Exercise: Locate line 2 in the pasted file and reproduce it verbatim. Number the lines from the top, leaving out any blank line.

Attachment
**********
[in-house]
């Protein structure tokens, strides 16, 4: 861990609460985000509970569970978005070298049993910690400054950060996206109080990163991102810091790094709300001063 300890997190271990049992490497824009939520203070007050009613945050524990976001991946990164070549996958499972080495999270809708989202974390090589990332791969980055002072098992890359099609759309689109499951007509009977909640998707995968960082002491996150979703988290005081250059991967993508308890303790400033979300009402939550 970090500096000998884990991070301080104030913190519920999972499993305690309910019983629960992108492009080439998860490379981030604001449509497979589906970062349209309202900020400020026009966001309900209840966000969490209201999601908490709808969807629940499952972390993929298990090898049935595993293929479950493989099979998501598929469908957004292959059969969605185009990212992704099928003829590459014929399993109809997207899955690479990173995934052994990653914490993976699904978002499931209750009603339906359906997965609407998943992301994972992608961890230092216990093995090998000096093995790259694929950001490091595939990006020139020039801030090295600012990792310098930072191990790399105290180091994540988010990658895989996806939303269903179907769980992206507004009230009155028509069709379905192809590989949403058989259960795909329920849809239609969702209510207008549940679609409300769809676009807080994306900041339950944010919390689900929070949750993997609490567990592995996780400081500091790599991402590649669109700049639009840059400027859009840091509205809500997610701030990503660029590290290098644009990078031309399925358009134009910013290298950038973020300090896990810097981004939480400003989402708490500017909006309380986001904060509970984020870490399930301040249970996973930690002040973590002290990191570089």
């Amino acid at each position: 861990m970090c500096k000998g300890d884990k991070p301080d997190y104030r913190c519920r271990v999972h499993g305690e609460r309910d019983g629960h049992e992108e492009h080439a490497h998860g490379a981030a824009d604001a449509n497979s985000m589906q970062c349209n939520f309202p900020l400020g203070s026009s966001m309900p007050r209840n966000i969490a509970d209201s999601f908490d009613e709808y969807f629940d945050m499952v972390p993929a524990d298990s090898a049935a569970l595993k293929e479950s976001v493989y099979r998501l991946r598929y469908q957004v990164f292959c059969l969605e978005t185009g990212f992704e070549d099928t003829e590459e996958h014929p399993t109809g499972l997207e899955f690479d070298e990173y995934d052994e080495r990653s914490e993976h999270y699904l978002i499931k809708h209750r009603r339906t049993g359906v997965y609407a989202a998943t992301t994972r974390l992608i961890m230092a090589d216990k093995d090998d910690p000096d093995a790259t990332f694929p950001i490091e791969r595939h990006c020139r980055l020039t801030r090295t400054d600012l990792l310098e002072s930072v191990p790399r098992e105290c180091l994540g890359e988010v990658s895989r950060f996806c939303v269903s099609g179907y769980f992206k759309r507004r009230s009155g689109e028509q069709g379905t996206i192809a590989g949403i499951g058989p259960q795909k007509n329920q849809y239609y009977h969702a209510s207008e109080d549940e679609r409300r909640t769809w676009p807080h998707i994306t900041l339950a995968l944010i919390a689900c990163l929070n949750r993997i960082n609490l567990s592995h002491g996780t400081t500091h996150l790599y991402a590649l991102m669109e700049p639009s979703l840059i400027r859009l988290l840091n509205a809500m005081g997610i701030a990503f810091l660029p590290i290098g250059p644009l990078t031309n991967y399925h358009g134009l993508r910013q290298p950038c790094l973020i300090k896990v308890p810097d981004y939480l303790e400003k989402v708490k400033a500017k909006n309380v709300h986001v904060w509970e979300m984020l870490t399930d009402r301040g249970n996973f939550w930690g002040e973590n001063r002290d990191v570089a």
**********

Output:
């Protein structure tokens, strides 16, 4: 861990609460985000509970569970978005070298049993910690400054950060996206109080990163991102810091790094709300001063 300890997190271990049992490497824009939520203070007050009613945050524990976001991946990164070549996958499972080495999270809708989202974390090589990332791969980055002072098992890359099609759309689109499951007509009977909640998707995968960082002491996150979703988290005081250059991967993508308890303790400033979300009402939550 970090500096000998884990991070301080104030913190519920999972499993305690309910019983629960992108492009080439998860490379981030604001449509497979589906970062349209309202900020400020026009966001309900209840966000969490209201999601908490709808969807629940499952972390993929298990090898049935595993293929479950493989099979998501598929469908957004292959059969969605185009990212992704099928003829590459014929399993109809997207899955690479990173995934052994990653914490993976699904978002499931209750009603339906359906997965609407998943992301994972992608961890230092216990093995090998000096093995790259694929950001490091595939990006020139020039801030090295600012990792310098930072191990790399105290180091994540988010990658895989996806939303269903179907769980992206507004009230009155028509069709379905192809590989949403058989259960795909329920849809239609969702209510207008549940679609409300769809676009807080994306900041339950944010919390689900929070949750993997609490567990592995996780400081500091790599991402590649669109700049639009840059400027859009840091509205809500997610701030990503660029590290290098644009990078031309399925358009134009910013290298950038973020300090896990810097981004939480400003989402708490500017909006309380986001904060509970984020870490399930301040249970996973930690002040973590002290990191570089």